Culling cookbooks

Page from a church cookbook

We are overrepresented in the category of cookbooks. There’s the original set of three Good Home Cooking cookbooks, a gift received in my preteen years, used many times and stuffed with clippings and recipes for things like brownies and wild rice soup copied in bubbly, preteen cursive. Plus several grocery store booklets designed to promote the use of ingredients like Pillsbury crescent rolls and Old El Paso refried beans. Plus several vegetarian cookbooks with styles ranging from earthy to light and refined. Plus ethnic cookbooks covering the cuisines of Korea and cultures found along the Silk Road. Plus a lone chili pepper cookbook. Plus a church cookbook consulted a handful of times for Christmas cookie recipes and once for ethnographic study private judgment (could these people make nothing without adding a can of cream soup or the equivalent 1/2 cup of salt?). Plus a book with panini recipes (gorgeous, but I never had a panini maker). Plus some cooking magazines. Plus the Joy of Cooking.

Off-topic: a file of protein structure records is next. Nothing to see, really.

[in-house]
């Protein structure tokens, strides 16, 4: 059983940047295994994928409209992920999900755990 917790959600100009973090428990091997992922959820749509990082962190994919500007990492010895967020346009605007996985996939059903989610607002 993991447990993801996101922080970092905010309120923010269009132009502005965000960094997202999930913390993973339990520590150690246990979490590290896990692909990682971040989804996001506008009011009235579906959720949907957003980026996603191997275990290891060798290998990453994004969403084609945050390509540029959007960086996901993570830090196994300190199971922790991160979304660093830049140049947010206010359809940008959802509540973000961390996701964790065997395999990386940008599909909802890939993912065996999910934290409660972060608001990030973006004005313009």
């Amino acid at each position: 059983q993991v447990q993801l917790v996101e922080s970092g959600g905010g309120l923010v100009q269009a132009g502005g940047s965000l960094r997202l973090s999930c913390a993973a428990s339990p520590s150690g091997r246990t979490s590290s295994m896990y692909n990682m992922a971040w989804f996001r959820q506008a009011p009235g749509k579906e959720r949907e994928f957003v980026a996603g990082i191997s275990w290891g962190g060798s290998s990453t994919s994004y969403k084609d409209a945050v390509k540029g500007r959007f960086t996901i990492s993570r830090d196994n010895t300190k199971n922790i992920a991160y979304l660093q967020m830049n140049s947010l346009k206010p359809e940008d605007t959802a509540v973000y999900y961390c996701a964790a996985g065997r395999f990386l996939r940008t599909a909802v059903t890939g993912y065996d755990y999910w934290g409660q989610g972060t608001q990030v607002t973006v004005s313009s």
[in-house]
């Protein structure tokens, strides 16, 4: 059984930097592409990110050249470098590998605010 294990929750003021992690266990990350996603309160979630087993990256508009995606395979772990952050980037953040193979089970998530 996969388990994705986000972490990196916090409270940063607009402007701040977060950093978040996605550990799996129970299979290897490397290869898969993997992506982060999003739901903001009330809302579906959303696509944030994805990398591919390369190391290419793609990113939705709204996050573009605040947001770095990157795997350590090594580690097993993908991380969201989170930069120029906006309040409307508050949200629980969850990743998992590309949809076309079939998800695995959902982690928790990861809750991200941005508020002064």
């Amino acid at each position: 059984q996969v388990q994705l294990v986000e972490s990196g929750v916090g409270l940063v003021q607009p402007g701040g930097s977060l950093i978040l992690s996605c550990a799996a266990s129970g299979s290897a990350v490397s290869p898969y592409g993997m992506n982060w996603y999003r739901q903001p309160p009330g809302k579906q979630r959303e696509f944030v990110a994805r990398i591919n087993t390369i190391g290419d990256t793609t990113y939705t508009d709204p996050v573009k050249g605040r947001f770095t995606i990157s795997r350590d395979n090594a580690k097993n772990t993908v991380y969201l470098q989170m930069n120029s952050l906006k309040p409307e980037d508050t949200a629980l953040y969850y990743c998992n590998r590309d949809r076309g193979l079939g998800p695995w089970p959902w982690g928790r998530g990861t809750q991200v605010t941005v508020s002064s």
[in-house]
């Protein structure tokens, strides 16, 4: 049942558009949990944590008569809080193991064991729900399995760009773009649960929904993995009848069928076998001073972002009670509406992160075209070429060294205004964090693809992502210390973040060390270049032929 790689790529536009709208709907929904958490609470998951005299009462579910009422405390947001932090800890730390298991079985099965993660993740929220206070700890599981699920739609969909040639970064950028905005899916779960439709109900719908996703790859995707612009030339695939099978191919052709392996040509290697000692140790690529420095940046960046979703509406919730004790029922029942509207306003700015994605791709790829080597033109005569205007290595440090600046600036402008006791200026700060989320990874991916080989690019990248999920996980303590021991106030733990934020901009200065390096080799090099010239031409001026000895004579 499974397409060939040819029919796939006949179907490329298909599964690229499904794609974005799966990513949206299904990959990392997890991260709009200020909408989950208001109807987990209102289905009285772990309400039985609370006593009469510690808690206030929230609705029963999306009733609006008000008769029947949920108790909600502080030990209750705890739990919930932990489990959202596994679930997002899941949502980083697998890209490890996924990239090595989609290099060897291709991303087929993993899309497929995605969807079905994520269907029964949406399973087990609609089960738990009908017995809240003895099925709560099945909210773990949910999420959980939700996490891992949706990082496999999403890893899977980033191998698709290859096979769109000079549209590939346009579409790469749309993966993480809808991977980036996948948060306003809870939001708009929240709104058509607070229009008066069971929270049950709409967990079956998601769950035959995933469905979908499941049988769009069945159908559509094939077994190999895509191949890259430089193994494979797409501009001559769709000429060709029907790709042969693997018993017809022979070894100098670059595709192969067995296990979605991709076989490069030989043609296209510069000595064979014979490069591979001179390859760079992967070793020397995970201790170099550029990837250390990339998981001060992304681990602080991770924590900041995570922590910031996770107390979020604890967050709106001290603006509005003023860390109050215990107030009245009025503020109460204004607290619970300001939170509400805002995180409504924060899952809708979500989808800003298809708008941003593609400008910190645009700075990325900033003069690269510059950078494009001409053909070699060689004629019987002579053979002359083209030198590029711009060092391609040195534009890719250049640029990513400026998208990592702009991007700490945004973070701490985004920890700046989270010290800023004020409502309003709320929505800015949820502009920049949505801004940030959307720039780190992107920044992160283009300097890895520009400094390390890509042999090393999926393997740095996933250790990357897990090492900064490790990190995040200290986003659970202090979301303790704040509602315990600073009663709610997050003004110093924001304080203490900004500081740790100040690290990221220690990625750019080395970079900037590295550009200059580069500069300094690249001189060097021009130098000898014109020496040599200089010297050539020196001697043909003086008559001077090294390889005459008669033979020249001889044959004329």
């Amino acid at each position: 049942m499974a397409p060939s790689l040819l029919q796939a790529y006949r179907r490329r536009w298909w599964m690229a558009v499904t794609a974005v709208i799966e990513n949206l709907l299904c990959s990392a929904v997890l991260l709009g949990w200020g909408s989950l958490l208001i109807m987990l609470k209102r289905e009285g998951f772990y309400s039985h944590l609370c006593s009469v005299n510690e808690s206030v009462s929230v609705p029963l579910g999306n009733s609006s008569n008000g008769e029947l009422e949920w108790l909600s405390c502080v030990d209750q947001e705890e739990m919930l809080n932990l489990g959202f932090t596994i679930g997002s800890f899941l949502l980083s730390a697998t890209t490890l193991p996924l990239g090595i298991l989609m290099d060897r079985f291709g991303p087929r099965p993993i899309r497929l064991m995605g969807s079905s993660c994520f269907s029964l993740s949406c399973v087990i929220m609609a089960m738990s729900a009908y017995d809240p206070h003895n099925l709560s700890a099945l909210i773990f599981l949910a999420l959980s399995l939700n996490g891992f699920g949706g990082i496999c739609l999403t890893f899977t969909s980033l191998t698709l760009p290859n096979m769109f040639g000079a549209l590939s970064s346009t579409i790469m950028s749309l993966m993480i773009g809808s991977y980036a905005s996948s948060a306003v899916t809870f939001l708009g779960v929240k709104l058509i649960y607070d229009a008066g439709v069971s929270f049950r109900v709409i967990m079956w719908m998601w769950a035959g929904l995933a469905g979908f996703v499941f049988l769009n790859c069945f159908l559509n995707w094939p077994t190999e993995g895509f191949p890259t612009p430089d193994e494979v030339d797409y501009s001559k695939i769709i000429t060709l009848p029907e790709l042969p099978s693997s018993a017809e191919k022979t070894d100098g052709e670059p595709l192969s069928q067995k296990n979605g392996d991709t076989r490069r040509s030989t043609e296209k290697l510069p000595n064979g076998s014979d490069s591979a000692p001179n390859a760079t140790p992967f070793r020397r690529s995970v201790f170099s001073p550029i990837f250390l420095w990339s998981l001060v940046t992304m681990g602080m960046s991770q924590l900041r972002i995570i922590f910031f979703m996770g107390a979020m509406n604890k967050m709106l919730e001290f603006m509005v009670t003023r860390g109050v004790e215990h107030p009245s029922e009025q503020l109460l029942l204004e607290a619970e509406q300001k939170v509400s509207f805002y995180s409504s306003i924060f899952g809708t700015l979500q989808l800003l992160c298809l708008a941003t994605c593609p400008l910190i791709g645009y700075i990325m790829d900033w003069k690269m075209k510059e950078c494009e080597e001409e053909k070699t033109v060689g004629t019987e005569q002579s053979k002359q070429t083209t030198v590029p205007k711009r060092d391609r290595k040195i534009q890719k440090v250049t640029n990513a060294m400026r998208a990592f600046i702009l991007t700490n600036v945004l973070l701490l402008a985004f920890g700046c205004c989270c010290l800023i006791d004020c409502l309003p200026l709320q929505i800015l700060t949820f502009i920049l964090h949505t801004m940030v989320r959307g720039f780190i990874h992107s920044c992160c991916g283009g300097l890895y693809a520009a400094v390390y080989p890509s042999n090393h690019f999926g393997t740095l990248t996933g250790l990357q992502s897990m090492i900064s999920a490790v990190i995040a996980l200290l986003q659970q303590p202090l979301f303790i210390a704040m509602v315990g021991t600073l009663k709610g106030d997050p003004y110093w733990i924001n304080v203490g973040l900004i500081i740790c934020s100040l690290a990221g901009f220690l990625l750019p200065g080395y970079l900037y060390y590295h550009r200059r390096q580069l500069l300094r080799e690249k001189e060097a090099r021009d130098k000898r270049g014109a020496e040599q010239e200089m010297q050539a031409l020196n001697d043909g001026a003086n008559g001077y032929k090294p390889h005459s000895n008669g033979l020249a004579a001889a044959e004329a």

For someone with access to the Internet who hasn’t done much cooking in the last five years, I’ve got about 18 more cookbooks than I can ever hope to use.

And so I am going to set most of the books free now (love ya, Goodwill!), expecting that more will go when I see that my life is not impacted in any way by the absence of the first wave.

(If you have fewer cookbooks, you might be able to call your culling “Five-minute simplifying,” which is how I tagged this post. For me it was not a five-minute project. I had to think hard about whether I might suddenly start preparing meals requiring multiple fresh ingredients that only two of the three of us would even consider eating.)

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